Resolutions for Restoration


Welcome back to the Running Mind Blog and Happy 2017! It is nice to reflect on the year and see how far we have come, or how much we have done, in just 365 days. I spent my New Years in Puerto Rico with my family and felt so much gratitude that we could be together. My boyfriend, Mike, also proposed to me on the beach at sunset, so romantic! I hope all of you had an anxiety-free holiday!

This is such an exciting time, yet I noticed I still really focus on stressors that don’t deserve so much of my energy. I was having some work stress because I am transitioning from nanny to full time yoga teacher and personal trainer/part time student can feel so chaotic, but I realized it really doesn’t have to. When we let our thoughts take over, feelings of helplessness sweep in and the situation continues to worsen in our minds, even though it hasn’t changed. We assign emotions and feelings to neutral events, which eventually cause suffering. I assigned emotions and feelings of anxiety, worthlessness, and weakness to a very normal life event of career transitioning. The event itself is neutral and I made it negative.


In the past, I would have stewed over the situation for weeks, letting my mind run 100 miles per hour and complaining to loved ones about horrible anxiety. Now that I have battled these sorts of behaviors for almost 20 years, I know intervention needs to happen before my physical body takes a beating. So, what did I do? I made a list of everything that defines me in one column: my personality traits, hobbies, loved ones, favorite things, dreams aspirations, and descriptions. In another column I wrote the change that was occurring (losing a stable nanny job and transitioning to become a FT Yoga teacher and wellness coach). This change did not alter or change anything I wrote down in the first column. The anxiety comes from being attached to things that are changing. The truth is that most things continue to change each day, month, year, and if we become attached to them (like a part time job or our body weight) we end up suffering once the change takes (or does not take) place. The exercise I did with the two columns reminds me to focus on the parts of myself that are unchanging: my love for friends and family, my compassionate personality and eagerness to help others, my smile, etc. These things are the essence of me and will always be there.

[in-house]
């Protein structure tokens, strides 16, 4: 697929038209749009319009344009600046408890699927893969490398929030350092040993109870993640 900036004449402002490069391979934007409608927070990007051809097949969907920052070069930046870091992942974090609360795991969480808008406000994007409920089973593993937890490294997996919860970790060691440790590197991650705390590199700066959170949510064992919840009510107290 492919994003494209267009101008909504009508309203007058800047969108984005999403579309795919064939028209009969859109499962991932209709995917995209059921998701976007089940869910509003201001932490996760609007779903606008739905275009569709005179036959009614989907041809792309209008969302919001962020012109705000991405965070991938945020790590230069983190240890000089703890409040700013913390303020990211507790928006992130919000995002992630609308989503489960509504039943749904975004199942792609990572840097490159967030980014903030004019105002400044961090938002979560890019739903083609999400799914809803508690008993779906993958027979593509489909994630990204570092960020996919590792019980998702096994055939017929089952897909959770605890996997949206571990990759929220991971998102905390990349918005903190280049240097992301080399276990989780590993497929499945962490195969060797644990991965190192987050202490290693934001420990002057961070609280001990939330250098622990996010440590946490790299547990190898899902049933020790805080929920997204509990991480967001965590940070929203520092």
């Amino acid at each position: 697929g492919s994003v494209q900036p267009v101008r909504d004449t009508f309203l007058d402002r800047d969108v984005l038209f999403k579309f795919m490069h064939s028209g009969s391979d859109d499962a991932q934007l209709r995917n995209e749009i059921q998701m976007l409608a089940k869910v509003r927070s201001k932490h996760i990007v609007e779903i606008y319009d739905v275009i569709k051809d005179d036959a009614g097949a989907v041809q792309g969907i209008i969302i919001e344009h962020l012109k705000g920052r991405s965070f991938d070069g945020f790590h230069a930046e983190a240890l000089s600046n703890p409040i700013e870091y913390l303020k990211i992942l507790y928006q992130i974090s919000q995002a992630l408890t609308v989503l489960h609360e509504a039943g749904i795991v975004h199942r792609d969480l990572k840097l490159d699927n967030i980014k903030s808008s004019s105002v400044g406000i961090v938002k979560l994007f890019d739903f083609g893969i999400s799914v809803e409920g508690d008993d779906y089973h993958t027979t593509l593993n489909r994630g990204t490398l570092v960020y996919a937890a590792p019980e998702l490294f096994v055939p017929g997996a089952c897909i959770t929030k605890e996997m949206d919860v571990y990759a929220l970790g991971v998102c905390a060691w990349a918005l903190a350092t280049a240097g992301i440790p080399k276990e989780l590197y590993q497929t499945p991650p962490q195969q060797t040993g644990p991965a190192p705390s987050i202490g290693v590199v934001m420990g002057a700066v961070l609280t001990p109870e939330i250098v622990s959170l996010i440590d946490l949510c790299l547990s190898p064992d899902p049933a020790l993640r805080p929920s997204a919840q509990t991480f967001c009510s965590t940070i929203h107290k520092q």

My story is an example of how a New Year’s resolution was formed. Don’t make resolutions so centered on transforming parts of yourself that are changing (if that makes sense). For example, if you want to lose weight for the New Year, maybe instead of just cutting out chocolate, you also decide to work on self-love or journal each day so that your emotions come out on paper. It is okay to have a physical resolution, but having a spiritual principle behind it may really help so that it feels like less of a burden, and more of a goal. If you are really determined and have had trouble in the past, try setting a SMART goal. SMART stands for: Specific, Measurable, Attainable, Realistic, and Timely. If your resolution is to start running again, make a schedule of when you are going to run and for how long. Be honest with yourself and set paces and mileage that you know you can achieve. You can make any goal a SMART goal.

Because resolutions are a starting point to a new year, let’s make the change from being hard on ourselves, to being compassionate with ourselves. This is a time to restore ourselves, not beat ourselves up. This doesn’t mean slack off on your goals, but instead to find some real compassion for yourself while you’re working through these goals, so it feels like less of a demanding pain. You can do this in many different ways, like keeping a gratitude journal to find gratitude for yourself and the small steps you take each day towards the goal. You can also add extra time in your day just for yourself. Pencil yourself in. Remember that the changes we wish to make are neutral to begin with, but we are the ones who assign them positivity or negativity. Let’s keep those vibes positive! Start 2017 off with compassion for yourself and enjoy the process! Set resolutions that RESTORE you because you deserve it!

Peace to all,



(I am all lopsided in this photo because I was standing on a downward sloping cliff!) Be a Warrior not a worrier!